What is ferrite content in duplex stainless steel? Stainless Steels
Ferrite content in duplex stainless steels should be close to 50% ideally, and within the range of 35% to 60%, in order to optimise their mechanical and physical properties.
Duplex and super duplex stainless steels achieve their desirable combination of properties from their ‘duplex’ austenite:ferrite microstructure. The ferrite phase provides high strength and resistance to chloride stress corrosion cracking, whilst the austenite phase provides corrosion resistance and impact strength toughness. Consequently, too much ferrite reduces toughness, whilst too little ferrite reduces the resistance to chloride stress corrosion cracking.
Ferrite content can be measured in two main ways, either by metallography or magnetic measurement. Metallography is a destructive test, performed on a test piece cut from the metal product. After etching the surface to reveal the microstructure, it can be examined under a high-power optical microscope. Based upon this inspection, the ferrite content is most commonly reported as a volume fraction (% ferrite). Where the removal of a test sample is more problematic, then an in-situ measure of the metals magnetic permeability can be undertaken. The ‘Ferritescope’ associates the physical properties with the approximate proportion of magnetic ferrite present, as austenite is non-magnetic. Results from this technique are typically reported as a ‘ferrite number’. This technique is often used as a quality control test for duplex stainless steel welds.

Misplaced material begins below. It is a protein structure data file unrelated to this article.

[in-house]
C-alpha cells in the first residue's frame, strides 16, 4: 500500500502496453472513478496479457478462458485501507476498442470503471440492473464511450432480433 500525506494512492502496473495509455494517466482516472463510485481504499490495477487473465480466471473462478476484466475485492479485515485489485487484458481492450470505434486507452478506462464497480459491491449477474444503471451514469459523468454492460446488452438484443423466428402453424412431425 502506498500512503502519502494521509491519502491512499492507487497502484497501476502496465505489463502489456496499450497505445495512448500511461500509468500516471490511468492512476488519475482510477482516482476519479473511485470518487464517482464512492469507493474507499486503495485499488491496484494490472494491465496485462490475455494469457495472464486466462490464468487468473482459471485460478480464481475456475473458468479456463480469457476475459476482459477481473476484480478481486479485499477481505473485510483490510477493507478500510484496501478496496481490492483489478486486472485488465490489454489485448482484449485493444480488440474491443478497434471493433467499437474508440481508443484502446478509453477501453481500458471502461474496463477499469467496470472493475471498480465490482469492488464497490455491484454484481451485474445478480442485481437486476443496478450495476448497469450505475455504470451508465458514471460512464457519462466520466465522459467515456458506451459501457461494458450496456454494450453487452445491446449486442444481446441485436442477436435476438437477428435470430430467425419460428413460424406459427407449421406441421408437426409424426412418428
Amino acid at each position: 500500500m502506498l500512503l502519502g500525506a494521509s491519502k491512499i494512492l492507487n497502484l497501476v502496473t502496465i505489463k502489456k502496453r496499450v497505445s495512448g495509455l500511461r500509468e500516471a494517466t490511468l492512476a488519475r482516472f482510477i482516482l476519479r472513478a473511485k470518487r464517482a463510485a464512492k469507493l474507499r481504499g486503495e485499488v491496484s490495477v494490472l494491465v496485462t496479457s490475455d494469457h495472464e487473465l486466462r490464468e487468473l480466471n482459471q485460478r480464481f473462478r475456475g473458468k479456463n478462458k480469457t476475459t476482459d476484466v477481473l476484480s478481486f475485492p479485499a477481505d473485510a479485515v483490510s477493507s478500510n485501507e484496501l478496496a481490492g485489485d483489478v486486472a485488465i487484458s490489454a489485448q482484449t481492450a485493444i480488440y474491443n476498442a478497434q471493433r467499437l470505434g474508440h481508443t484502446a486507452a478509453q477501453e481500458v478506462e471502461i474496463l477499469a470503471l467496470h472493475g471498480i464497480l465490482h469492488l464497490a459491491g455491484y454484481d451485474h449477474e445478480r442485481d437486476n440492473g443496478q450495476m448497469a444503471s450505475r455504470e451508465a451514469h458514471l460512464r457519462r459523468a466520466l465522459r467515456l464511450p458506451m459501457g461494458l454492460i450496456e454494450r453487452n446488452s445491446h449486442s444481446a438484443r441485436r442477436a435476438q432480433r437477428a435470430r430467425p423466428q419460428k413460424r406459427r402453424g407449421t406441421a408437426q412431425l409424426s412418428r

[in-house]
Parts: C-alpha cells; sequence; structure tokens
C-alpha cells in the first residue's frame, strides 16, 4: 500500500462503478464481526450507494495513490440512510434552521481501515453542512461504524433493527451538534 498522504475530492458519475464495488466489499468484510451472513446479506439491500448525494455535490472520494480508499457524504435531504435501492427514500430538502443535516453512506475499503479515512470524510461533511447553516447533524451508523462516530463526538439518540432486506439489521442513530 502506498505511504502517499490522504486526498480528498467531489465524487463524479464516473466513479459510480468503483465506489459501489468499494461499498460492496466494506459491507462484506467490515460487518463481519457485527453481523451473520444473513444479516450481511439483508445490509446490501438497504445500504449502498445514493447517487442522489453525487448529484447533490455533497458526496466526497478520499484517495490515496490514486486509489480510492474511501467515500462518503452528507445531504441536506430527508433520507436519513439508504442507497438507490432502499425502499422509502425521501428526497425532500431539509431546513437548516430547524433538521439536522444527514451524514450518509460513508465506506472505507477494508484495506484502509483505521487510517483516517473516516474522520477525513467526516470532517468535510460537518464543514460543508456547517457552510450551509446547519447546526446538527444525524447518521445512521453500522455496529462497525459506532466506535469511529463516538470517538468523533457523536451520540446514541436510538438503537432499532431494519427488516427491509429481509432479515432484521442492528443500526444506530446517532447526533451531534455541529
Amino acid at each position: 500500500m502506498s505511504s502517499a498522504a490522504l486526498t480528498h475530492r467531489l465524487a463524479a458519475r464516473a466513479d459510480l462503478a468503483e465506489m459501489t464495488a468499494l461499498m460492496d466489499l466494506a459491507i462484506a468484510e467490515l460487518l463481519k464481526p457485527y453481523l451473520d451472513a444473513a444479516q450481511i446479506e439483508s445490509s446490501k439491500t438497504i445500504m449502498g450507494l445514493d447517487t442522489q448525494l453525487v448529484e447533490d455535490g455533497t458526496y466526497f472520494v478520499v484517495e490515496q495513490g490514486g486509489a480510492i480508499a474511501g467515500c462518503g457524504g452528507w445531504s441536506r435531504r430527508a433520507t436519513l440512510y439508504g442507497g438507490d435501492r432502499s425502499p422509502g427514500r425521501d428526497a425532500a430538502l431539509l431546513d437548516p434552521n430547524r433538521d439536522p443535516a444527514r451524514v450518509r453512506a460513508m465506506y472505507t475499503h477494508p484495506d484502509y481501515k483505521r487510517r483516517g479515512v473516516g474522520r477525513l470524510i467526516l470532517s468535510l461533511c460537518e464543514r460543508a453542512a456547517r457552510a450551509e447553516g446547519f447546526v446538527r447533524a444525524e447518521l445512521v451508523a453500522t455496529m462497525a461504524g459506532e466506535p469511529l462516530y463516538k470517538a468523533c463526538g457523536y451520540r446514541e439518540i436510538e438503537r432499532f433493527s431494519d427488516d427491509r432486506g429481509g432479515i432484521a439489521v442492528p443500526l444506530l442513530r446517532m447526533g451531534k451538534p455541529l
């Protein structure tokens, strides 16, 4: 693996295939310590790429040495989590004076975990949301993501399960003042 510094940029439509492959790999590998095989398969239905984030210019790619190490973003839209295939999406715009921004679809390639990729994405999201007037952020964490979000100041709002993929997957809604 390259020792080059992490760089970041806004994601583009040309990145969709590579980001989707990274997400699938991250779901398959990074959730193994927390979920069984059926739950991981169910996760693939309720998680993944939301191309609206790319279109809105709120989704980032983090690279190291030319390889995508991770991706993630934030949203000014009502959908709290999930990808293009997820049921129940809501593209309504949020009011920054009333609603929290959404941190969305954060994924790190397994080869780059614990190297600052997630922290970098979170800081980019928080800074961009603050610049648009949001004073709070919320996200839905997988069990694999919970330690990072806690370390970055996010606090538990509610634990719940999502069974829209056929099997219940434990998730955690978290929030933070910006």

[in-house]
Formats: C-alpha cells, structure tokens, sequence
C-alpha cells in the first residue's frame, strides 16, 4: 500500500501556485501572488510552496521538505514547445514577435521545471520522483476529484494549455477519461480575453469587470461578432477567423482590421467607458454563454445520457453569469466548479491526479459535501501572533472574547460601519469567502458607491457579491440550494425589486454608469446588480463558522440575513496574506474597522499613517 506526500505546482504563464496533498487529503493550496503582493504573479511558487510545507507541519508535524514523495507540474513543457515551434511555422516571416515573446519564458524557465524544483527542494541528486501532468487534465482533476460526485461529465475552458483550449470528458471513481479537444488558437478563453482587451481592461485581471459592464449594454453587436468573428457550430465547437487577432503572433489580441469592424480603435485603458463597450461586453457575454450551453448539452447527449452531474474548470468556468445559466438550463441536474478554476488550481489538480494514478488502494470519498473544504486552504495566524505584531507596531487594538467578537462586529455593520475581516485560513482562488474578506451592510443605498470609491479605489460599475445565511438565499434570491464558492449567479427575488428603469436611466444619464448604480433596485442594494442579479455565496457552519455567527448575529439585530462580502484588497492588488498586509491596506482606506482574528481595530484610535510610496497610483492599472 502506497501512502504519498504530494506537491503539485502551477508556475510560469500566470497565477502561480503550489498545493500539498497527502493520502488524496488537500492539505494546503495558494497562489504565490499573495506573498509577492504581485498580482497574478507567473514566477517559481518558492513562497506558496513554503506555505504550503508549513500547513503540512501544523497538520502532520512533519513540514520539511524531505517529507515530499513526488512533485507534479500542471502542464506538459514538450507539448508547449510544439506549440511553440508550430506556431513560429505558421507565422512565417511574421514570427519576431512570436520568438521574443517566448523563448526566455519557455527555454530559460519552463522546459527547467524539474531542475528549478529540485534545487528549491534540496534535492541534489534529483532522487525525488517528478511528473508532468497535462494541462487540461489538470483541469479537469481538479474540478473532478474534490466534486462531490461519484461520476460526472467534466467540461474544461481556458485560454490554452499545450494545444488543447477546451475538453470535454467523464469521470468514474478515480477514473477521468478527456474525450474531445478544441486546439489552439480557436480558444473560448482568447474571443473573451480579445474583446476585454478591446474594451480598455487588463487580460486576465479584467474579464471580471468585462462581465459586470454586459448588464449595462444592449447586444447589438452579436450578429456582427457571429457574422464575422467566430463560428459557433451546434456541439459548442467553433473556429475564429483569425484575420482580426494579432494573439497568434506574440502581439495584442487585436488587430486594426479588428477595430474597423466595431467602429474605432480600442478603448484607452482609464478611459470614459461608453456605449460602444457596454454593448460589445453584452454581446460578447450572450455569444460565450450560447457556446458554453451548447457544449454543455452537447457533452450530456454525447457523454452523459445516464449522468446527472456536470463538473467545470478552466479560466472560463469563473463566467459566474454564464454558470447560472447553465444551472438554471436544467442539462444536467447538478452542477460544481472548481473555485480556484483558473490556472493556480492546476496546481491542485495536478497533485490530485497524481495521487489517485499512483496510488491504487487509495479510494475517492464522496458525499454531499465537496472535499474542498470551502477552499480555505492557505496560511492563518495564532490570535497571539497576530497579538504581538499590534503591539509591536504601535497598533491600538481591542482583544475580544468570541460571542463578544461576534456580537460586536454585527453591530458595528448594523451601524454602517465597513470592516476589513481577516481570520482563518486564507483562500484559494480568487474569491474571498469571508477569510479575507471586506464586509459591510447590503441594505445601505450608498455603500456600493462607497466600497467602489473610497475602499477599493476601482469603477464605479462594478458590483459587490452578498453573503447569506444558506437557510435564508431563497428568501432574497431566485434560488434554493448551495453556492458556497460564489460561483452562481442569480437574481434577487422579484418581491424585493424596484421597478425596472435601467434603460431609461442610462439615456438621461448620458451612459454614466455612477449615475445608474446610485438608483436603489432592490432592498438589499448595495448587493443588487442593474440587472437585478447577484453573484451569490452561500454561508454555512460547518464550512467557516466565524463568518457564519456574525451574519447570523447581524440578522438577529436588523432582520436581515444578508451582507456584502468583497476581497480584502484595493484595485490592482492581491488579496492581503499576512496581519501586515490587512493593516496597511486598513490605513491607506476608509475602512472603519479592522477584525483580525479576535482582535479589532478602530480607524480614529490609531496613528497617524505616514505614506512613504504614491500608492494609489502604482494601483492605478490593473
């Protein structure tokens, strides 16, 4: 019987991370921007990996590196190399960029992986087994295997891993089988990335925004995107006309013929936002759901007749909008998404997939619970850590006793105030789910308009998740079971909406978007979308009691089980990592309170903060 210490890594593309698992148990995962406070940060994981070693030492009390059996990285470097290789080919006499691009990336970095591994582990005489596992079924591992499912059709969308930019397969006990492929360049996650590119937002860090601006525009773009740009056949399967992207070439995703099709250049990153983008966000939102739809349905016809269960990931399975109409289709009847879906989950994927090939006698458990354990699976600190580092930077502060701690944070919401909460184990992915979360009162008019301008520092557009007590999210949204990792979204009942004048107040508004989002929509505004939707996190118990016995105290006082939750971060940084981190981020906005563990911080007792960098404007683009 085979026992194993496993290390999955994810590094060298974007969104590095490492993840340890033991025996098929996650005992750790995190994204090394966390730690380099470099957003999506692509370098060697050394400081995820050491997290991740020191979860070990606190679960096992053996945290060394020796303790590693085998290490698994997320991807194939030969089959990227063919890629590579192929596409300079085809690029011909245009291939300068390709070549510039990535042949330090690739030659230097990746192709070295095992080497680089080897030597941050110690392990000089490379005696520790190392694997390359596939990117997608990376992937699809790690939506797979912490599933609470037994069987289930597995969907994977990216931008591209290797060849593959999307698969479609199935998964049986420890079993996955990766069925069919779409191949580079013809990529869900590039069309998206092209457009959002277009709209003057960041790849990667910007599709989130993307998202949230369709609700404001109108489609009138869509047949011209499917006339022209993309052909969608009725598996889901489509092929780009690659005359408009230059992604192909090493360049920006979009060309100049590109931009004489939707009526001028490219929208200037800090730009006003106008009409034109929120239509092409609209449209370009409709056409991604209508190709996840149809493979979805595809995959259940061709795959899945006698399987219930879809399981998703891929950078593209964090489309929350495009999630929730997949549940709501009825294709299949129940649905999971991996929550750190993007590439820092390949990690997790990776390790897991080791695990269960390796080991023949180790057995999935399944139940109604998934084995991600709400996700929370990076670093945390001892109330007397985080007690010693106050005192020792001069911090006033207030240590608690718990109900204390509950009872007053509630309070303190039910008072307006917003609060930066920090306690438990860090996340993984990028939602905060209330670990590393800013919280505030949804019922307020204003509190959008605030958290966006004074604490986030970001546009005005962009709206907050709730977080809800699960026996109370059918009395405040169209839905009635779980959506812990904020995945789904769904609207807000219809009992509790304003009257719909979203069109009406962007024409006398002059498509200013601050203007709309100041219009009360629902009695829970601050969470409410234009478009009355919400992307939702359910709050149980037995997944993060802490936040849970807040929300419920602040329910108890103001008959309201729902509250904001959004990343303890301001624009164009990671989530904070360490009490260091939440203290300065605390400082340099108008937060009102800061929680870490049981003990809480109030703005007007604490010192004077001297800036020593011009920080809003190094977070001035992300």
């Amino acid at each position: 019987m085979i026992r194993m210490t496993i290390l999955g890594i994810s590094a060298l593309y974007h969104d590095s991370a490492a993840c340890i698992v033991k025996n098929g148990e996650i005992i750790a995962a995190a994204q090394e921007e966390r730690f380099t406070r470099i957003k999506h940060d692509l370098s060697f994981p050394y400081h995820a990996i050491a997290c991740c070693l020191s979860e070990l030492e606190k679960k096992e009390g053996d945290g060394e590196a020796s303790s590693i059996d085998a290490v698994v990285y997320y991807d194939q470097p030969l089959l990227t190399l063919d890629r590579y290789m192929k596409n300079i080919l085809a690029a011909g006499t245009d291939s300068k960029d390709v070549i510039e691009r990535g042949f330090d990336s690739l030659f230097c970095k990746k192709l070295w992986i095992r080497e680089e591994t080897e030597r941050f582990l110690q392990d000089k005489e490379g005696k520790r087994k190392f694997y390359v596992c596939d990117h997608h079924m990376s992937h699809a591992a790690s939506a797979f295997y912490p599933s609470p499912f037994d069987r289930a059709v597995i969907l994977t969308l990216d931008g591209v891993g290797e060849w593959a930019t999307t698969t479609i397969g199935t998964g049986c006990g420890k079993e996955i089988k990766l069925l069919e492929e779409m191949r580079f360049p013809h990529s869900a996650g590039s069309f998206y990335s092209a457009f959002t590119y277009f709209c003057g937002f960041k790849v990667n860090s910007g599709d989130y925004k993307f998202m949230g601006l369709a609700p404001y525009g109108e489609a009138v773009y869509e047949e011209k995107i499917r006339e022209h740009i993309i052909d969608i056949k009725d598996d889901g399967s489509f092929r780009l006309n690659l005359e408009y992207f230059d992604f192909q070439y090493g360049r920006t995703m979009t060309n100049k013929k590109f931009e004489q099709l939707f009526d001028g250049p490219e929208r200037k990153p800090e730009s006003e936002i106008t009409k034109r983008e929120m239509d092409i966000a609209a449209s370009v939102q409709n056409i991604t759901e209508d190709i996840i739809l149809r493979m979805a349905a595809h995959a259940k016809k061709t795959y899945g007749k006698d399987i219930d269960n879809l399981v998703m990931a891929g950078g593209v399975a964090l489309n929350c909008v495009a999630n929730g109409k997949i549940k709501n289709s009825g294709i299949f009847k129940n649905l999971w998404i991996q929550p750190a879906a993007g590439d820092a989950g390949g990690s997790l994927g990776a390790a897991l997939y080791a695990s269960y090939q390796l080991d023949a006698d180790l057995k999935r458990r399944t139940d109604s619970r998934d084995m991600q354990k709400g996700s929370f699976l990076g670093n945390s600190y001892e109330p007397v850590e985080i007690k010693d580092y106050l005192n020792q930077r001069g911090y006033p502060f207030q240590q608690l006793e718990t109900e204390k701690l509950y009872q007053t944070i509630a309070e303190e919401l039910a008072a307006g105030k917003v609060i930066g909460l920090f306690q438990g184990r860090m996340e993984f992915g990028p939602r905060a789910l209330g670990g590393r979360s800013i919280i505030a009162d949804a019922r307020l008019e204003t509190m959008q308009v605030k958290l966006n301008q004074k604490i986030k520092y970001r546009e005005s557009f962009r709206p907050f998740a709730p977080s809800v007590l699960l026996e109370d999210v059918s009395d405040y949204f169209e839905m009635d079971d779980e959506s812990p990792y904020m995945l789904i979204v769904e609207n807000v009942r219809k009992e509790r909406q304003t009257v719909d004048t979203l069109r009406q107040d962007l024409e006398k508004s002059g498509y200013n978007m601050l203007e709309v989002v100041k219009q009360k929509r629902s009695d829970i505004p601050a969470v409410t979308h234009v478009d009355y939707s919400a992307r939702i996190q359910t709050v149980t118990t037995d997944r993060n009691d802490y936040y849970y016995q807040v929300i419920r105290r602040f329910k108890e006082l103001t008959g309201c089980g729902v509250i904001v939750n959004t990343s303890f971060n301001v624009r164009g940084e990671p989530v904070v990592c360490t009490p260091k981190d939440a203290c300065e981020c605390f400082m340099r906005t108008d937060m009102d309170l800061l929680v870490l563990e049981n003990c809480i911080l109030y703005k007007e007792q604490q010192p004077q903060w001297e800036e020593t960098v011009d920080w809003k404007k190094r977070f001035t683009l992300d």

Get in Touch for More Information
Langley Alloys experience of super duplex stainless steels is unrivalled, holding the most complete product range as solid bars up to 16” (406.4mm) diameter, plate up to 3” (76.2mm) in thickness, plus pipes and fittings.